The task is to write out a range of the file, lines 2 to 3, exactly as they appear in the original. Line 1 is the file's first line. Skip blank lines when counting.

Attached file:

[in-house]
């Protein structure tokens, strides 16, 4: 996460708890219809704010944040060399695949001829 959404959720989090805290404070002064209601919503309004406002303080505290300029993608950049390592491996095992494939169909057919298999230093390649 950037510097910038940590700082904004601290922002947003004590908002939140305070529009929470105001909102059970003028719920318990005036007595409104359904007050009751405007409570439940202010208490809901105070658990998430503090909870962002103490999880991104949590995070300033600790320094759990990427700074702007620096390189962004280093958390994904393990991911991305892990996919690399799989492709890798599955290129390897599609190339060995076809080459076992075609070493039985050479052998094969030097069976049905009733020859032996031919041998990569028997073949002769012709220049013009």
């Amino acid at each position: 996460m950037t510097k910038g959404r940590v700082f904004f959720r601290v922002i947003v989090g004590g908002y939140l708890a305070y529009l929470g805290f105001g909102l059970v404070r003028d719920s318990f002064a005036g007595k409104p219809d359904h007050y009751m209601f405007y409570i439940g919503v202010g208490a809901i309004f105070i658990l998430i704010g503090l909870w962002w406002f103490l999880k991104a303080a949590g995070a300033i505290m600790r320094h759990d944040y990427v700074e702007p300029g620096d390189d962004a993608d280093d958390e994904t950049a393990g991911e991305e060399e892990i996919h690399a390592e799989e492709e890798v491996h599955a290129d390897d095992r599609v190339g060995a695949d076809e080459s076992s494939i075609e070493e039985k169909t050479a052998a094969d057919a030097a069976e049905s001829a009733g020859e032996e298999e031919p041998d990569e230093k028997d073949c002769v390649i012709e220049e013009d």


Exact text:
């Protein structure tokens, strides 16, 4: 996460708890219809704010944040060399695949001829 959404959720989090805290404070002064209601919503309004406002303080505290300029993608950049390592491996095992494939169909057919298999230093390649 950037510097910038940590700082904004601290922002947003004590908002939140305070529009929470105001909102059970003028719920318990005036007595409104359904007050009751405007409570439940202010208490809901105070658990998430503090909870962002103490999880991104949590995070300033600790320094759990990427700074702007620096390189962004280093958390994904393990991911991305892990996919690399799989492709890798599955290129390897599609190339060995076809080459076992075609070493039985050479052998094969030097069976049905009733020859032996031919041998990569028997073949002769012709220049013009």
């Amino acid at each position: 996460m950037t510097k910038g959404r940590v700082f904004f959720r601290v922002i947003v989090g004590g908002y939140l708890a305070y529009l929470g805290f105001g909102l059970v404070r003028d719920s318990f002064a005036g007595k409104p219809d359904h007050y009751m209601f405007y409570i439940g919503v202010g208490a809901i309004f105070i658990l998430i704010g503090l909870w962002w406002f103490l999880k991104a303080a949590g995070a300033i505290m600790r320094h759990d944040y990427v700074e702007p300029g620096d390189d962004a993608d280093d958390e994904t950049a393990g991911e991305e060399e892990i996919h690399a390592e799989e492709e890798v491996h599955a290129d390897d095992r599609v190339g060995a695949d076809e080459s076992s494939i075609e070493e039985k169909t050479a052998a094969d057919a030097a069976e049905s001829a009733g020859e032996e298999e031919p041998d990569e230093k028997d073949c002769v390649i012709e220049e013009d």